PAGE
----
Work tailors screening interventions to Vietnamese populations
FREMONT, Calif., March 18 /PRNewswire-USNewswire/ -- The Northern California Cancer Center (NCCC) -- www.nccc.org -- is conducting a first-of-its-kind study of interventions to improve colon cancer screening rates among Vietnamese Americans, who have lower rates compared to non-Hispanic whites. NCCC Scientist Bang Nguyen, Dr.P.H. is leading the study that involves developing and distributing culturally and linguistically competent educational materials to Vietnamese Americans and health providers.
While colon cancer ranks as the fourth most common cancer in the United States and the third most common for Vietnamese men and women, the disease is largely preventable since screenings can find polyps early before they become cancerous.
"Colon cancer can be prevented or, if caught early, is curable and screenings are critical to both," said Dr. Nguyen. "Improving screening rates in a population that's under-utilizing this important tool could save lives and lower medical costs."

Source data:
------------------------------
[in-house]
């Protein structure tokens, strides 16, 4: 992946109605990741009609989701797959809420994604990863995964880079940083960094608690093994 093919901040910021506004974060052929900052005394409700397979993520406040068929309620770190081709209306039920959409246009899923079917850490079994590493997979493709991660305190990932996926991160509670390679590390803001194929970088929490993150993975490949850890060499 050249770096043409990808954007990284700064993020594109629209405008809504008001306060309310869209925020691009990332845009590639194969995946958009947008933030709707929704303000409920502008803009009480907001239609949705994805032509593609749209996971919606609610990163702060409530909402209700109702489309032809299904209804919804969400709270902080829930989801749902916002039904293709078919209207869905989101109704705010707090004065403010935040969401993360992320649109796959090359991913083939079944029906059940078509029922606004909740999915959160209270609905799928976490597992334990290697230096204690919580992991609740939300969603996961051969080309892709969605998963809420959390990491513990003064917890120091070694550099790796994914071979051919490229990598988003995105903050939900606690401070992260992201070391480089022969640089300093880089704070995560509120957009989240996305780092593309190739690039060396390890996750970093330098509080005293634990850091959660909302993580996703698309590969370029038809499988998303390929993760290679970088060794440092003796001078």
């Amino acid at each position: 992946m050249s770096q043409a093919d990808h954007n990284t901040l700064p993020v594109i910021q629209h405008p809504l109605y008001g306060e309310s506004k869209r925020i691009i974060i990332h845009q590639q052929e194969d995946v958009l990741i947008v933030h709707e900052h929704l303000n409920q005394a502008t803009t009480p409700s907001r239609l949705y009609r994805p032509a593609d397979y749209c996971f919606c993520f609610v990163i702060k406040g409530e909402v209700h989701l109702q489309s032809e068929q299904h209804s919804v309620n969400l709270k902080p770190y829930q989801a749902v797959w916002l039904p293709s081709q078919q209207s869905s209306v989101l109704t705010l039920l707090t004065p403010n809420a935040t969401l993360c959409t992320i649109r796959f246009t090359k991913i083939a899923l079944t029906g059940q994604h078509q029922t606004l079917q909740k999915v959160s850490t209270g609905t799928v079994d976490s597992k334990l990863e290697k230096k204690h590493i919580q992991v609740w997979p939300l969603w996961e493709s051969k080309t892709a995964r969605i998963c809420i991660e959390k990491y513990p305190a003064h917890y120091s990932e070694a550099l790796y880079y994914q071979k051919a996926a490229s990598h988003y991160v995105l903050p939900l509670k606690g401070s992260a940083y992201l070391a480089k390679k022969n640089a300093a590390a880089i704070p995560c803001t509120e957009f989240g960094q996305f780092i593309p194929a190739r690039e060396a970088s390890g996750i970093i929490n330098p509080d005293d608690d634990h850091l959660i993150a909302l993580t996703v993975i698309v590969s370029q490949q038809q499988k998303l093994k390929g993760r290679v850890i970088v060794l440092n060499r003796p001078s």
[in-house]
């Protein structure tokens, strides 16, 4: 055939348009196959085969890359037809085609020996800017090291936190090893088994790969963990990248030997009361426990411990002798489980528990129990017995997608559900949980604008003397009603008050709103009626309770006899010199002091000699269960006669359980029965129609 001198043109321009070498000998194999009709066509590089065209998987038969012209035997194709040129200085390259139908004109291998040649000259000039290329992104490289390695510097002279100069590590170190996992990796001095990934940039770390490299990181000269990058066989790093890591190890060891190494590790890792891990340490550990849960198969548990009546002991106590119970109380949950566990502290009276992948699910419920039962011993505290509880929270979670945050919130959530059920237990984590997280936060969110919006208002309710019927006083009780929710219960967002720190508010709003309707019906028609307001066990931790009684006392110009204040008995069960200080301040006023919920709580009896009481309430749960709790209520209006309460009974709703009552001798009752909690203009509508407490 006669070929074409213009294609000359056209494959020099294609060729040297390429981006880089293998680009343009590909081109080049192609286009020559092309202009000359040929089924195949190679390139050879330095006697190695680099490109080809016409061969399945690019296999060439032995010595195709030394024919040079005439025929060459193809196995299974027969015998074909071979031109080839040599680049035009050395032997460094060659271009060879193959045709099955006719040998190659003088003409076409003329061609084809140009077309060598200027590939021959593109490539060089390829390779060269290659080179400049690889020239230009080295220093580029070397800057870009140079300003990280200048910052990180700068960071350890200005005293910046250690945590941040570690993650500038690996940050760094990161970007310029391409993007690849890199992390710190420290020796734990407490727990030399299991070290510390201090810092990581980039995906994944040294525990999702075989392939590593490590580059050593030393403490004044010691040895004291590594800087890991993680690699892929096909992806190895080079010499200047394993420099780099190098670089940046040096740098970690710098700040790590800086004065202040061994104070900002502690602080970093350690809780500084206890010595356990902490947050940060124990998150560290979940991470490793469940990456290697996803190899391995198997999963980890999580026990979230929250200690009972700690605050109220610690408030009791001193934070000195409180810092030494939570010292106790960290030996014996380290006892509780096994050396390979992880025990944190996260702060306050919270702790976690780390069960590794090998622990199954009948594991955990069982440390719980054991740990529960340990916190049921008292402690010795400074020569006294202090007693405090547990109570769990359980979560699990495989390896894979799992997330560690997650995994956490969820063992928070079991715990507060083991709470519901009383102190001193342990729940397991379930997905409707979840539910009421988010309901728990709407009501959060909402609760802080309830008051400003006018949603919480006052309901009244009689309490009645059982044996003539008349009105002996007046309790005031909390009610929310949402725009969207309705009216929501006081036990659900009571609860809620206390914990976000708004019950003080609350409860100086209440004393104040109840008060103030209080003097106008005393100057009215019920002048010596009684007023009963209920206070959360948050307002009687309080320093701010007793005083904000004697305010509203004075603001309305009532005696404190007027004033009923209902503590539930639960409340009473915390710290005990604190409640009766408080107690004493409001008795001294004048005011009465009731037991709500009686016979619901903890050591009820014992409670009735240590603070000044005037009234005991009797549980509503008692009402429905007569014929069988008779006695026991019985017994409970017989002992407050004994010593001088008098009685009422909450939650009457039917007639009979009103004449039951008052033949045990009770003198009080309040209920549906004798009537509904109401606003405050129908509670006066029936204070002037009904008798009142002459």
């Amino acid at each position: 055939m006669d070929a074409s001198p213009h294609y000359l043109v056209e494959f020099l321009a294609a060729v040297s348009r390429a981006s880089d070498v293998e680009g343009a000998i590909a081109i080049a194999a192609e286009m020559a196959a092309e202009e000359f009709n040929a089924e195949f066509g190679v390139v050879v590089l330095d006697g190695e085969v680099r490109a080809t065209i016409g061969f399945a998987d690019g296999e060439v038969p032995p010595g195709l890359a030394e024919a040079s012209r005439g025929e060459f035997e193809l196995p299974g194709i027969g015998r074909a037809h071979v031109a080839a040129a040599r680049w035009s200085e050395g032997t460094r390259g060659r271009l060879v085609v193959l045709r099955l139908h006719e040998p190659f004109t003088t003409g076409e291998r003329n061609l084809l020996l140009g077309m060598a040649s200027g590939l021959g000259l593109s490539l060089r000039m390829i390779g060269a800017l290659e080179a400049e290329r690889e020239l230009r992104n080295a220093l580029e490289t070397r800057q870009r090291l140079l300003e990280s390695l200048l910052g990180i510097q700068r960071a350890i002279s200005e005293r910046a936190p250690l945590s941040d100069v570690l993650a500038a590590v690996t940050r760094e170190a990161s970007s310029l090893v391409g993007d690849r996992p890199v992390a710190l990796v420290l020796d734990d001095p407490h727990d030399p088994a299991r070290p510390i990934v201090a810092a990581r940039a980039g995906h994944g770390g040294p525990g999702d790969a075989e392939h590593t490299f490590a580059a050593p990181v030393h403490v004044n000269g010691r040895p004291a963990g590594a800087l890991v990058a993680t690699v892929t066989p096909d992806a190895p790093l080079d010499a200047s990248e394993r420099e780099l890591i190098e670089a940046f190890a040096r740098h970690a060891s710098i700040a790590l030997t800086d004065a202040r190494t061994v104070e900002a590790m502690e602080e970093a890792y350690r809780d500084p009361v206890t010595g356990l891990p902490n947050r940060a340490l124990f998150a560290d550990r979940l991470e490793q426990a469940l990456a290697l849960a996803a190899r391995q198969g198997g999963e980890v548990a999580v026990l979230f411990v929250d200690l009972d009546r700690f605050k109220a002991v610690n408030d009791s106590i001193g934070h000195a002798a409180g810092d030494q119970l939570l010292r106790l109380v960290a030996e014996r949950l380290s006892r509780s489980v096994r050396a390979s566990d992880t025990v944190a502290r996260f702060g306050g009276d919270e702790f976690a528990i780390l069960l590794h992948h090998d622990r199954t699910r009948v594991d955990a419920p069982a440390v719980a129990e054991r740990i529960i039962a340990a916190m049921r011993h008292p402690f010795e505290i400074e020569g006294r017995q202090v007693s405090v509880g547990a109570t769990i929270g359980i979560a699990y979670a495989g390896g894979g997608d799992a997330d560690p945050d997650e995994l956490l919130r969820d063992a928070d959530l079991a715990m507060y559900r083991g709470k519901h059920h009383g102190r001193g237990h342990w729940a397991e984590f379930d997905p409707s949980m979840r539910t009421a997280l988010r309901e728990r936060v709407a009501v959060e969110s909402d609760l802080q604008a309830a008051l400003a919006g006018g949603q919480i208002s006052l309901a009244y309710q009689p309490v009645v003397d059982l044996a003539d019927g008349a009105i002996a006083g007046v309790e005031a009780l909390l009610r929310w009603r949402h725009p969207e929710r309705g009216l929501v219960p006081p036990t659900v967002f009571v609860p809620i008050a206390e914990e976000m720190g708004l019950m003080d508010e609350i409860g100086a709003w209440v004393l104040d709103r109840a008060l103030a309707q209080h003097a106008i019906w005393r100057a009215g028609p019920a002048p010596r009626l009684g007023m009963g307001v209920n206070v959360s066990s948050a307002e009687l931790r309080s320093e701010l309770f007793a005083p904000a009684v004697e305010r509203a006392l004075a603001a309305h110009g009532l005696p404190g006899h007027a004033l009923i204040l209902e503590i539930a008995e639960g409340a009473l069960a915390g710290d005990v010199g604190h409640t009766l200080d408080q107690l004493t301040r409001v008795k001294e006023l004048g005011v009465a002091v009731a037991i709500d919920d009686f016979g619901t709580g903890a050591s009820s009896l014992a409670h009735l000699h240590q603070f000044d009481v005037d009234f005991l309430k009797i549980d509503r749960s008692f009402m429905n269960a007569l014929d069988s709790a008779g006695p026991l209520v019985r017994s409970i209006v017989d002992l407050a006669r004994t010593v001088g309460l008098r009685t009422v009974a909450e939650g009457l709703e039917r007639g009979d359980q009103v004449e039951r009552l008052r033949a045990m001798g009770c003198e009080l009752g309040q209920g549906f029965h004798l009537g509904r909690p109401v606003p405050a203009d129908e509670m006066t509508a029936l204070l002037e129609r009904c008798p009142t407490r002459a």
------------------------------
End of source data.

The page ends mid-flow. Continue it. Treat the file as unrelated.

The intervention work consists of developing and distributing customized screening booklets, DVDs, patient counseling materials, and health provider newsletters; providing continuing medical education seminars; and producing newspaper, radio, and television advertisements. Materials have run in Vietnamese-targeted media in Alameda and Santa Clara counties with estimates of 115,039 and 26,806 Vietnamese people, respectively.
"Since many people don't have the tools to prevent cancer due to lack of awareness, knowledge or access to resources, our work in testing interventions may be the only source of colon cancer prevention information for some people," said Dr. Nguyen.
Dr. Nguyen, whose mother died of colon cancer when he was two
|SOURCE Northern California Cancer Center|
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